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Feb 10, 2023

Senior Moments? Relax, Junior!

We all suffer from the Forgetsies

By Ed Goldman

Are you a non-senior who experiences so-called “senior moments”—those maddeningly off-the-radar blips when you find your missing cellphone in the dishwasher (you thought you’d been putting in a trivet to rinse off) or you forget altogether why you wandered into your garage (you were supposed to have brought the trash with you to empty into the can)?

I’m writing about this because, although I’m only a sporadic victim of the phenomenon I call the Forgetsies, what bothers me more is how many people I know, in my approximate age group, or a bit younger or a tad older, who not only contract the Forgetsies but go on to think there’s something much more sinister at play—like Alzheimer’s, premature senility or A Larger Mental Challenge.

Edgy Cartoon

Not caught in the act

While I’m not discounting the possibility of EODWSM (early-onset-dementia-while-streaming-movies), I think if we take a sharper look at all of the stimuli in our lives bombarding us at damn near every moment, we may find a way to give ourselves a pass.

We currently have almost 1800 cable stations available to us, hundreds of social media outlets and apps, innumerable AM/FM and satellite radio stations, fake and genuine news feeds, emails, texts, instant-messaging, Twitter and Facebook feeds—and as many conflicting opinions lacerating us from left, right and the fringes of outer space—to make having a quiet, uninterrupted thought be what Hamlet might have called “a consummation devoutly to be wished.”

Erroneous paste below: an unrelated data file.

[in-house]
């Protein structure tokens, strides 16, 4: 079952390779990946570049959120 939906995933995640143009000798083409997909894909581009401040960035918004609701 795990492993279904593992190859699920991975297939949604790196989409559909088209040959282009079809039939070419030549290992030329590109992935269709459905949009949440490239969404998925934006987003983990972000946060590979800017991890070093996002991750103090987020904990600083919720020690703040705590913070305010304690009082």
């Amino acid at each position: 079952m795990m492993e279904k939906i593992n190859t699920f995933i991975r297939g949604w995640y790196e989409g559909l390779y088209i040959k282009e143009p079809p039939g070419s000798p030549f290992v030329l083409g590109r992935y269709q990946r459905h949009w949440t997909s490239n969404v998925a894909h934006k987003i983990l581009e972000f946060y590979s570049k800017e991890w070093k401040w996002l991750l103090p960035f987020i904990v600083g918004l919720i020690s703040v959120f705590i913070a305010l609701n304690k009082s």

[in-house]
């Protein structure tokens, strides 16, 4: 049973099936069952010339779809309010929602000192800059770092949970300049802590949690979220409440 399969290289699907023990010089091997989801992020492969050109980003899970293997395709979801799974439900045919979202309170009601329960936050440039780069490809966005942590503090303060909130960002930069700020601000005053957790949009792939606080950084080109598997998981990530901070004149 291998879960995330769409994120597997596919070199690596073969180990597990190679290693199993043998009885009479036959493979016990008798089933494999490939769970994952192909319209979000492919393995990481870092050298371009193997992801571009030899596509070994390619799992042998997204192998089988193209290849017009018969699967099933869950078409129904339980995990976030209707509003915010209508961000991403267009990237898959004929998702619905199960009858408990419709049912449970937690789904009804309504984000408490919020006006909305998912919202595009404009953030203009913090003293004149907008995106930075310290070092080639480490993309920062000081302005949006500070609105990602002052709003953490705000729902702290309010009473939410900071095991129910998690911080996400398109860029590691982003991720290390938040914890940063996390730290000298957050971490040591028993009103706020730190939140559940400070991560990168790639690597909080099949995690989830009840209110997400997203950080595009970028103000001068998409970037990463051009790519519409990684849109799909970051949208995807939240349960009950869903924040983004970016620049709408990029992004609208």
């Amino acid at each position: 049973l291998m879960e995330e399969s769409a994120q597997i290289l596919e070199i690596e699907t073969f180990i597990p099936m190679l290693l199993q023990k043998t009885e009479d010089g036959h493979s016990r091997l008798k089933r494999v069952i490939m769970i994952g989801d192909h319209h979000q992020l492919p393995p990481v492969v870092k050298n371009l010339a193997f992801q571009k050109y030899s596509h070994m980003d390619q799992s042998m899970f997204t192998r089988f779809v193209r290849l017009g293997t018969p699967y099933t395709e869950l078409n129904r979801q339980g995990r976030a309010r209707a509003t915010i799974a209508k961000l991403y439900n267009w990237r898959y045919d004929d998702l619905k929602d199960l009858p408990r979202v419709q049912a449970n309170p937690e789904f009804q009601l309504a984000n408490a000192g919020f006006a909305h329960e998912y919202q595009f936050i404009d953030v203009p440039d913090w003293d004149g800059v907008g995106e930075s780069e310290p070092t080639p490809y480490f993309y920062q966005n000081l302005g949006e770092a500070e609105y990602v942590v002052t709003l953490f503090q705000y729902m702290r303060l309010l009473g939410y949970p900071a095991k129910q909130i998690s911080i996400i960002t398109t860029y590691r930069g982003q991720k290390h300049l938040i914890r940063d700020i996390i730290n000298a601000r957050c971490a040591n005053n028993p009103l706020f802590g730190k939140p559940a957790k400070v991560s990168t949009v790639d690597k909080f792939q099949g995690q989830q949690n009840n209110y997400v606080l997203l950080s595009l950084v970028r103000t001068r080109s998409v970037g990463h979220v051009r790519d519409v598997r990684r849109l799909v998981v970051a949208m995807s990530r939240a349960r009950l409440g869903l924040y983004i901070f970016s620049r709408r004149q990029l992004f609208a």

(Now, there was a guy with more than simple Forgetsies. He picked up a random human skull—they were easy to find on the moors in  Denmark back then, one presumes—and thought it was his old pal Yorick. He also thought his dear departed dad was dropping by to visit him. Paging Dr. Jung, Dr. Who, Dr. Ruth or Dr. No—whoever makes castle calls at this ungodly hour.)

To me, absentmindedness is sometimes a sign of adjusting or adapting. 

It can mean I have much larger metaphorical fish to fry than to remember whether you asked me to pick you up a cruller, apple fritter or glazed doughnut on my way to the morning meeting. 

Maybe my thoughts are dominated instead by climate change, the pandemic-of-the-month, the prospect of World War III, a spontaneous arthritic attack in one of my toes (“Rain’s on the way, Mary Lou!”), my credit card debts (which now exceed the budgets of certain Third World nations), and/or that strangulated shriek I hear when I turn my steering wheel.

I may also be musing on a particular scam tweet/text or voicemail I received telling me the IRS, Blue Shield, Earthlink, Amazon or my bank is about to take legal action against me (the reason is never specified but I’m always convinced, for a few chilling moments, that I’m guilty). 

Or perhaps the alert I received headlined “Tragic News about Tom Selleck” is upsetting me, even though after scrolling through the story (for more than two minutes I’ll never get back) it turns out that Tom’s simply holding out for more money in order to continue starring in “Bluebloods”—a show, not incidentally, I’ve never been able to sit through (though, to be fair, I did find Tom’s Shinola mustache quite compelling). 

Looking for a Great Gift?

Maybe I walked into a committee meeting a moment late and was taken aback by the sudden silence in the room. Or, conversely, maybe I got upset by the eruption of laughter I heard coming from the same committee and same room a moment after I left the meeting early.

It’s also possible that either the possibility of the continuing drought or the predictions of back-to-back storms at the end of the week is making it hard for me to concentrate on the choices my barista is offering me for a simple cup of coffee (“Peruvian? Light roast? Dark roast? Pour-over? Decaf? Iced? Hot? Extra hot?”).

How many things are we supposed to carry around in our brain, that cranial crankcase we laughingly call our nerve center? 

I’d ask Tom Selleck to weigh in but I heard that something tragic’s happened to him.

Ed Goldman's column appears almost every Monday, Wednesday and Friday. A former daily columnist for the Sacramento Business Journal, as well as monthly columnist for Sacramento Magazine and Comstock’s Business Magazine, he’s the author of five books, two plays and one musical (so far).